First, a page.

NEW YORK (CBSNewYork) — There was outrage Wednesday night in a Bronx neighborhood that people say looks more like a car graveyard.
Residents want the eyesores removed, and say their complaints have been ignored. CBS2 Political Reporter Marcia Kramer was demanding answers Wednesday night.
The Wakefield section of the Bronx has become a dumping ground for clunker cars. Neighbors say calls to 311 have been ignored, and they are furious.
“It’s terrible,” said Michelle Balfon of Wakefield. “It’s extremely upsetting, especially when it’s in front of your home.”
The junk cars are eyesores, and they take up valuable parking spaces. Balfon said it has been a problem for years.
“I’ve called 311 several times,” she said. “They pretty much don’t do anything.”
“Obviously, they should clean up the cars that’s not registered,” said Keith Duran of Wakefield.
It is so bad that construction workers have to park on the sidewalk.
“All these cars abandoned – this one, another one, and all the cars are broken on this side, and this side too,” construction worker Jagdish Ram said as he pointed in each direction. “They didn’t move it. For one month. I’ve been watching… more than one month.”
The Sanitation Department did tow four vehicles Wednesday, but their jurisdiction is limited. The department said it can only tow a car that has no plates or serious body damage – otherwise, it is a job for police.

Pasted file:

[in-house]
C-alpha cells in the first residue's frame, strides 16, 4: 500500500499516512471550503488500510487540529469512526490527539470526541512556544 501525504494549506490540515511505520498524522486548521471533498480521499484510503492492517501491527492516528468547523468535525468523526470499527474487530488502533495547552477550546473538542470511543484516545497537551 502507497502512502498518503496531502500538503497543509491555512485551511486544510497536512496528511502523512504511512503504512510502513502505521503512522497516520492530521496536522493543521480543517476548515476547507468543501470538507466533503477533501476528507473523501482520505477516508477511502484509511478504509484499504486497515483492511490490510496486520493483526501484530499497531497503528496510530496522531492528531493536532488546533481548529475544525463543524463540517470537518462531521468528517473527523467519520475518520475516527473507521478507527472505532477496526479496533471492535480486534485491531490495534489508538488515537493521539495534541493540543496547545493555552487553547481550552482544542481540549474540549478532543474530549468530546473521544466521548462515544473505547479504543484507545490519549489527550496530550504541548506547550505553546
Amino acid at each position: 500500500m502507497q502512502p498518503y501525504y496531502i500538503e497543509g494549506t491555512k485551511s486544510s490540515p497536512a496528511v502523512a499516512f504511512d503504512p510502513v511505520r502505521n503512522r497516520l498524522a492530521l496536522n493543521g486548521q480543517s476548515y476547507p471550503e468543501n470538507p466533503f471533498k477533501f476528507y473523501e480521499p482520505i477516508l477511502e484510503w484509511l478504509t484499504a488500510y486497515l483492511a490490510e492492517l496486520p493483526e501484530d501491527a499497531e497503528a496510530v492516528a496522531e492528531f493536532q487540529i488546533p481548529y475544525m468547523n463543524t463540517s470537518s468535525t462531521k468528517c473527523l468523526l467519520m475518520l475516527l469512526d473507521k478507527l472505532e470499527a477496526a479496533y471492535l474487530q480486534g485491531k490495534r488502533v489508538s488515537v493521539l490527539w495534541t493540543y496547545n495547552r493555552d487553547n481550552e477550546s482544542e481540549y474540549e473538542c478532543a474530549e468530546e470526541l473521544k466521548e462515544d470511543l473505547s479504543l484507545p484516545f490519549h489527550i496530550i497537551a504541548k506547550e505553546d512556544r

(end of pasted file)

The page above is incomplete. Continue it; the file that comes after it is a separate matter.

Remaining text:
But Kramer pointed out one parked car with no plates, another down the same block, and a third with Georgia plates that expired in August 2017.
“I realize that the Bronx is one of the more underserved boroughs, but we’re taxpayers. We’re homeowners,” Balfon said, “and we deserve some attention here. It’s not fair.”
Kramer demanded answers from NYPD Deputy Inspector Erik Hernandez, commander of the 47th Precinct.
Hernandez: “Any complaint that’s received about a specific area or a specific car or a block is immediately addressed.”
Kramer: “Why are the cars still here? I mean, was saw lots of abandoned cars there today.”
Hernandez: “I can only tell you that we can only address what we know of, and our precinct is six square miles, so we’ll address it as we receive those complaints.”
Kramer: “Now that I’ve been there and I’m telling you about this block, are you going to go there?”
Hernandez: “I think you know the answer to that.”
Hernandez said in addition to calling 311, residents can call the police precinct directly and speak to one of the neighborhood coordination officers.